Last week, we discussed -- in a neatly packaged homage to the greatest creator of sophomoric yet moderately cerebral filmmaking in our time, Kevin Smith -- the development of agency in search and the foundation of search specialist firms' hostilities toward the agency world. Indeed, to really enjoy and possibly allow oneself to absorb the messages in a movie like 'Dogma,' one must separate the message from the big rubber poop monster, as it were.
Likewise in search, without several grains of salt and a great sense of humor, many times the marketer's message, goals and objectives can get lost in a myriad of hype, misinformation and conjecture. So here we go again, closing out this series of shattering search marketing dogma, in the hopes that we all don't end up as clerks selling cigarettes and smelling like shoe polish.
What the hell is the FTC up to? Seriously. I've had a rant cooking about this since I saw the letter just over two years ago demanding search listings be labeled advertisements. OK, search sites labeled all of their listings as such, now back off. This means leave inclusion alone, as it is the last bastion of search engine marketing freedom.
I have an idea -- why don't we ship Ralph Nader and the subsequent interested parties at the FTC over to the terrorist training camps? They can teach the boys who are planning to blow up our national landmarks about the delicate intricacies of labeling search ads and nitpicking every aspect of our otherwise happy lives. I am guessing the terrorists will either kill themselves, or begin feeling so sorry for us they'll call off the next wave of attacks. In any case, it might be a nice hobby for them, and they desperately need one.
Also in the Potzer category is the bane of an honest search marketer's existence, the spammer. Search spammers not only give the industry a bad name but they also make it difficult for the honest folks to make a living by offering comparatively inexpensive -- although ultimately worthless -- services.
Last week, I had the unfortunate displeasure of listening to the sales pitch of one these less than savory search firms. Said slimeball had some of the slickest sales tactics I have ever heard, but the misinformation presented had me writhing in agony. For instance, I was not aware that Google is required by law to crawl Web sites. And, while their activities are not considered spam by the evil dark lord Google (are they kidding?) they somehow managed to get their own URL banned from the Google index. Right. Of course. I am sure there is a perfectly logical explanation for being banned and I have for sale a sharp-looking 1982 Buick Skylark with only 3,000 miles on it. Honest.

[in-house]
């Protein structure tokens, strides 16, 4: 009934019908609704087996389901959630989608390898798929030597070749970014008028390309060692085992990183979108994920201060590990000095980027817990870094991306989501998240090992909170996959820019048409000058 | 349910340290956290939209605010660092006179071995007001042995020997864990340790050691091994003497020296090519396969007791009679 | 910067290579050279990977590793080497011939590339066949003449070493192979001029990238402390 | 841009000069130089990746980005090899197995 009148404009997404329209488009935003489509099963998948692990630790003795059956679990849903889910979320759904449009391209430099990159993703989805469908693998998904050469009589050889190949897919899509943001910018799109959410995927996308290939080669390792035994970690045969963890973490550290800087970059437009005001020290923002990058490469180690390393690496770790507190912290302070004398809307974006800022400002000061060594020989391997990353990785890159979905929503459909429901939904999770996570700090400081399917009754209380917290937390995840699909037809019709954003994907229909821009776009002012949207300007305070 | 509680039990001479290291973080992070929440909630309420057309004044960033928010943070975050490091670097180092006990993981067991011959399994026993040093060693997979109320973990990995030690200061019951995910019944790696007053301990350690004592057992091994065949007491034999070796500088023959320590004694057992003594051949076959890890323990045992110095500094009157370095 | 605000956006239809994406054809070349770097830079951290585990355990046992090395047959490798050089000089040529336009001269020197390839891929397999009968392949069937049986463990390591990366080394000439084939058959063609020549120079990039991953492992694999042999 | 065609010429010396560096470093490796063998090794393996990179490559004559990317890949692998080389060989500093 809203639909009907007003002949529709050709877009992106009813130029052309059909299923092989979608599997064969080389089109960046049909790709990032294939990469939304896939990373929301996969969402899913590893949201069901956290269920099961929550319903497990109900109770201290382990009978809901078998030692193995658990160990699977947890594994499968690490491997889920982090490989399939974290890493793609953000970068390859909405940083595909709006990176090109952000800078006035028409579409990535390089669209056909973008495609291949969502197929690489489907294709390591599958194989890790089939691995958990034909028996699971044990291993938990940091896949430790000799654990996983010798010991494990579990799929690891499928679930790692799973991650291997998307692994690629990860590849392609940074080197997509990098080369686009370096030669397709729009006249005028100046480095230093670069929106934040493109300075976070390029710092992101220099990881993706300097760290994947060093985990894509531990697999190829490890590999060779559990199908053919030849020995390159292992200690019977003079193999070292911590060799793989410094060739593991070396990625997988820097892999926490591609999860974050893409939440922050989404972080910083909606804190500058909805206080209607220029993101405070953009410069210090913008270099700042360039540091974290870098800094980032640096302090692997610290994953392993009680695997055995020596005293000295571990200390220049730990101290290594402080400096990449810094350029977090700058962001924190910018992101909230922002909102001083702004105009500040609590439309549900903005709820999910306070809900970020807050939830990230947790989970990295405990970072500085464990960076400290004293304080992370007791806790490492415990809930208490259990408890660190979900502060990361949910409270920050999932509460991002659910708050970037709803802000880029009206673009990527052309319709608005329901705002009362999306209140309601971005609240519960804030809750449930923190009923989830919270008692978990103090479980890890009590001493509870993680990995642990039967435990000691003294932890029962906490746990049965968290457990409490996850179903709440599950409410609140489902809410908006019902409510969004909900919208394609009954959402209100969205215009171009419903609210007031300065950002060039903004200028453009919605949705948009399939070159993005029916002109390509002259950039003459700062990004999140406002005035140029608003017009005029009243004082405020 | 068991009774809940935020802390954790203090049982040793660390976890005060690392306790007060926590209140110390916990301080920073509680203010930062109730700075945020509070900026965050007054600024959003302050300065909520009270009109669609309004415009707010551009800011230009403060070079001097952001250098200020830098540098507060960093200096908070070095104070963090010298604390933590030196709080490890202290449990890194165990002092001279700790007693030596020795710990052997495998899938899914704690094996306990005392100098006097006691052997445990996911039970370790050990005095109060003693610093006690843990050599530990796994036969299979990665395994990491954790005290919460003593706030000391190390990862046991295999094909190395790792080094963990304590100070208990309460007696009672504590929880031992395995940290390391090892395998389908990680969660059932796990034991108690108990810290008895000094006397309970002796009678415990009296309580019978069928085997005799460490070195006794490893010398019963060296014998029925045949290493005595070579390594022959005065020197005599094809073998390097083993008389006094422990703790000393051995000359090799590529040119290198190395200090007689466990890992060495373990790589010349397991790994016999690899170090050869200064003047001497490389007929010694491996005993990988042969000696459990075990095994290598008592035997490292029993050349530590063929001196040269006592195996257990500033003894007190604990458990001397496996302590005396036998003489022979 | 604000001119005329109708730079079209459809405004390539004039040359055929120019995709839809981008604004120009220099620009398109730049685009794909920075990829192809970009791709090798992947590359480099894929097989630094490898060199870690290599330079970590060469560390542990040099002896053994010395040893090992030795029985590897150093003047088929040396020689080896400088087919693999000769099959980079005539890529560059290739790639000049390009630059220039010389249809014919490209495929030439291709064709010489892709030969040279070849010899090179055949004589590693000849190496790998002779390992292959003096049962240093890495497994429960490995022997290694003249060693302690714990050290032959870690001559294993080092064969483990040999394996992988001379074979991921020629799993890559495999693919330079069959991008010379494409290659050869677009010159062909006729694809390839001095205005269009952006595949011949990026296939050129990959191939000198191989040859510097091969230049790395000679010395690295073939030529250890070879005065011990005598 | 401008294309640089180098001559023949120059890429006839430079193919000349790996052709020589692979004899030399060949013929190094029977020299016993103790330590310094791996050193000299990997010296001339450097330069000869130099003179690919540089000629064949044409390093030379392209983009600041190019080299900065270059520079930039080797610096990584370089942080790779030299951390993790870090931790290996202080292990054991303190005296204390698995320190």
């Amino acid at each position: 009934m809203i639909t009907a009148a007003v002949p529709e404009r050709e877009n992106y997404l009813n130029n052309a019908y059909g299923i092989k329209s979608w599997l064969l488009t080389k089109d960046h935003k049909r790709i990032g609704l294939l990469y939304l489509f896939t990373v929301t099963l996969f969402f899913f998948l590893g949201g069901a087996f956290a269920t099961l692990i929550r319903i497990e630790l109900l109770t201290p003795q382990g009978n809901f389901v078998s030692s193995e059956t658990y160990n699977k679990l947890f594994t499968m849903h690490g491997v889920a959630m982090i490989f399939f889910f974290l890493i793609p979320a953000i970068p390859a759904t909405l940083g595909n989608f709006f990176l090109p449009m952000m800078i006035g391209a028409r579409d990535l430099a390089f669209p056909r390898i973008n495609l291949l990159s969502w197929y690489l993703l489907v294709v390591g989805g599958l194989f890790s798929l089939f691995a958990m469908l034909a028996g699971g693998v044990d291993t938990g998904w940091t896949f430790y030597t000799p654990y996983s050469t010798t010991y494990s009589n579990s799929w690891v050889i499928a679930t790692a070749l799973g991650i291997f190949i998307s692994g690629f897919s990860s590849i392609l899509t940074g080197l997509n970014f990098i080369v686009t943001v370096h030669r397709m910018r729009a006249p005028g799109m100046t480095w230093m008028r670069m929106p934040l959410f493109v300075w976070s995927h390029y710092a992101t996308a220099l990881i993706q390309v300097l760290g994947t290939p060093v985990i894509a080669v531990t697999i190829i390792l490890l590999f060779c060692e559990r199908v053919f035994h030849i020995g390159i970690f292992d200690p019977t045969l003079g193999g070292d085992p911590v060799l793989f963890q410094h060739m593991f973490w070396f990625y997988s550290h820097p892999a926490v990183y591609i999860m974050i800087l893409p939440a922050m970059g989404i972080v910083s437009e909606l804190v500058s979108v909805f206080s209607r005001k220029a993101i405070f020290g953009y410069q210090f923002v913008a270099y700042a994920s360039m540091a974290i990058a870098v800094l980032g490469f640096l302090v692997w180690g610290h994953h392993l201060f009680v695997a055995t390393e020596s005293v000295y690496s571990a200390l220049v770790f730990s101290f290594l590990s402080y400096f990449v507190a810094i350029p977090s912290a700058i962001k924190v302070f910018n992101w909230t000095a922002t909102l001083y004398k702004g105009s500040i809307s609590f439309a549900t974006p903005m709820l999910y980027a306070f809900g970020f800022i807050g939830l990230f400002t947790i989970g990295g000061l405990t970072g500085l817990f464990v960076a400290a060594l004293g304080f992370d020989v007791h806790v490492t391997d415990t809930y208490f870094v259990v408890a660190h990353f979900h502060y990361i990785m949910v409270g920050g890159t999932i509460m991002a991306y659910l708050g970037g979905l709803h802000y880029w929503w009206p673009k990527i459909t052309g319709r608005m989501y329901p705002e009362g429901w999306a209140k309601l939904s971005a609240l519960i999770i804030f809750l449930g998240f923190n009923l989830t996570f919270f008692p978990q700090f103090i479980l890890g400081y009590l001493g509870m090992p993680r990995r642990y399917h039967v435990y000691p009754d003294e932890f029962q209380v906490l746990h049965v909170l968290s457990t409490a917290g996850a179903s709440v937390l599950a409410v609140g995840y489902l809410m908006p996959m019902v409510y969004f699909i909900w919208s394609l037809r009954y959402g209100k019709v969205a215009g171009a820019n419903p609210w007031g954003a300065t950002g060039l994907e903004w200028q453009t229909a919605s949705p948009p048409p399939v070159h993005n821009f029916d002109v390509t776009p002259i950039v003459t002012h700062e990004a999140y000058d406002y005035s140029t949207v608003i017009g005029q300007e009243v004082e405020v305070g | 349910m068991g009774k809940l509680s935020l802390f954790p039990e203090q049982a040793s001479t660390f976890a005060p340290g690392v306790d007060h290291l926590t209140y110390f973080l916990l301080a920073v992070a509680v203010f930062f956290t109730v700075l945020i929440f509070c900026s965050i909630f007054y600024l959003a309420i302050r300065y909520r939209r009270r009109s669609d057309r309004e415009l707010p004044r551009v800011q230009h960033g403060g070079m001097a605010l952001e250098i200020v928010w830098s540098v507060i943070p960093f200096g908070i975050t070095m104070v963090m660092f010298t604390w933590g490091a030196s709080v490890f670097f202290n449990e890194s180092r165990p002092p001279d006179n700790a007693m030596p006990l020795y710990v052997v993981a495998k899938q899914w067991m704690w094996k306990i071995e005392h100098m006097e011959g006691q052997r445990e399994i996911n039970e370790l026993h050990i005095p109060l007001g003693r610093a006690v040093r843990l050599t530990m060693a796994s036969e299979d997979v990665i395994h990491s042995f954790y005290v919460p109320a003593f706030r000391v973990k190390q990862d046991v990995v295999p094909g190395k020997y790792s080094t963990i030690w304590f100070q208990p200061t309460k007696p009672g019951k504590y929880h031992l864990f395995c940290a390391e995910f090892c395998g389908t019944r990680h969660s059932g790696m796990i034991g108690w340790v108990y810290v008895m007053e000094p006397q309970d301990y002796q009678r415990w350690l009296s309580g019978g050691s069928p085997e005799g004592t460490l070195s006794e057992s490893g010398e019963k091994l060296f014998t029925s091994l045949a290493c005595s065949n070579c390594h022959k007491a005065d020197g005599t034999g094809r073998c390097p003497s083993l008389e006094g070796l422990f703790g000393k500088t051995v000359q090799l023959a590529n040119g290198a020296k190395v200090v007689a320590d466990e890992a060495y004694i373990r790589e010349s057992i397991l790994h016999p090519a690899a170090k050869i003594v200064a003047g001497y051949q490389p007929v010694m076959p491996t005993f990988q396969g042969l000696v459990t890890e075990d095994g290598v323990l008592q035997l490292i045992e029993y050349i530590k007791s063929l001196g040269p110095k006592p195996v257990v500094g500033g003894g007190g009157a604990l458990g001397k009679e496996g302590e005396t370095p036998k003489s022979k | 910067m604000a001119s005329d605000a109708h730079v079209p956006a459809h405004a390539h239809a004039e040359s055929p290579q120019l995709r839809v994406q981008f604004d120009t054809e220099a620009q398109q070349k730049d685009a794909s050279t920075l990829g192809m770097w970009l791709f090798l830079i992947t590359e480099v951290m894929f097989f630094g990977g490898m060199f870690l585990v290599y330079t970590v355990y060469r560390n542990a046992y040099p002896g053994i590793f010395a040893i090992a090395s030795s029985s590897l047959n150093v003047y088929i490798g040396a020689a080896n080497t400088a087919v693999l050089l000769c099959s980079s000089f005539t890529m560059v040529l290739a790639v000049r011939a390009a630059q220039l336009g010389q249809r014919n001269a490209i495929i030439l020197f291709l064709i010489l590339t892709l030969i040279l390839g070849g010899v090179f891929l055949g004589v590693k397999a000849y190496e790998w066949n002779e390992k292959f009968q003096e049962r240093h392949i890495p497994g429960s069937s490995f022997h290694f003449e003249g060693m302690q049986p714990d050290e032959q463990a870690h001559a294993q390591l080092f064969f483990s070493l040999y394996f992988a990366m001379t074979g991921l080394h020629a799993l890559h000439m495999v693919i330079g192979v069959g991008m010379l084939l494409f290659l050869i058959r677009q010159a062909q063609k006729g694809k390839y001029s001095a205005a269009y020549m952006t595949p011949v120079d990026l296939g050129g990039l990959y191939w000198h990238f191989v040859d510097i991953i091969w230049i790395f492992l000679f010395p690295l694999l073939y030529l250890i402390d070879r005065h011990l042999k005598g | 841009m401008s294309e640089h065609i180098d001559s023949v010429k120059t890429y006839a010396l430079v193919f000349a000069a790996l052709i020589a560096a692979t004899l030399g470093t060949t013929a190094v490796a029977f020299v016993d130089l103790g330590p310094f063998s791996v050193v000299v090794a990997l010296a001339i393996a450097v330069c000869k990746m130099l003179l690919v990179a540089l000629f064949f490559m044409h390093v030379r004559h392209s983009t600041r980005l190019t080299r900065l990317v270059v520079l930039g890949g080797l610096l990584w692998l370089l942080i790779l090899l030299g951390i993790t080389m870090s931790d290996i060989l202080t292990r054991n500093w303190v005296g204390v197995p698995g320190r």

"I am not even supposed to be here today"
The now ubiquitous story of one marketer generating tremendous buzz with a Super Bowl spot exhibiting a new product launch without including a search component epitomizes today's lack of integration in search. While the ultimate point may have gotten lost amid Janet Jackson's "nipplegate" scenario, this action (or lack thereof) is unfortunately typical of the agency or search firm disconnect with product-launch search marketing. A new product release is planned, media initiatives are planned, marketing efforts are planned, but it is difficult to assign a cost or plan for terms yet to be searched -- so it is generally left behind.
The real problem here is forecasting (more on this later) search spending. In order to effectively project paid search costs, optimization firms and agencies alike use historical search numbers, estimate costs based on average bid prices and project traffic. It's not exact, but before losing sleep over how to include search, an advertiser might be well suited addressing whether or not search is actually needed or finding creative ways to include search aside from buying product-specific terms.
Let's say, for argument's sake you are one the biggest brands in the soft drink universe. And, oh, let's say you buy up a lot of the real estate on Yahoo! and MSN to help with the Internet portion of a new product launch. OK, so I am referring to last month's Coca Cola C2 launch. Amid much hype and well-orchestrated positioning, the new cola was introduced to the Web world via two powerhouse portals. Search was conspicuously absent from the launch and Coke came under fire for skipping search, but was search even necessary?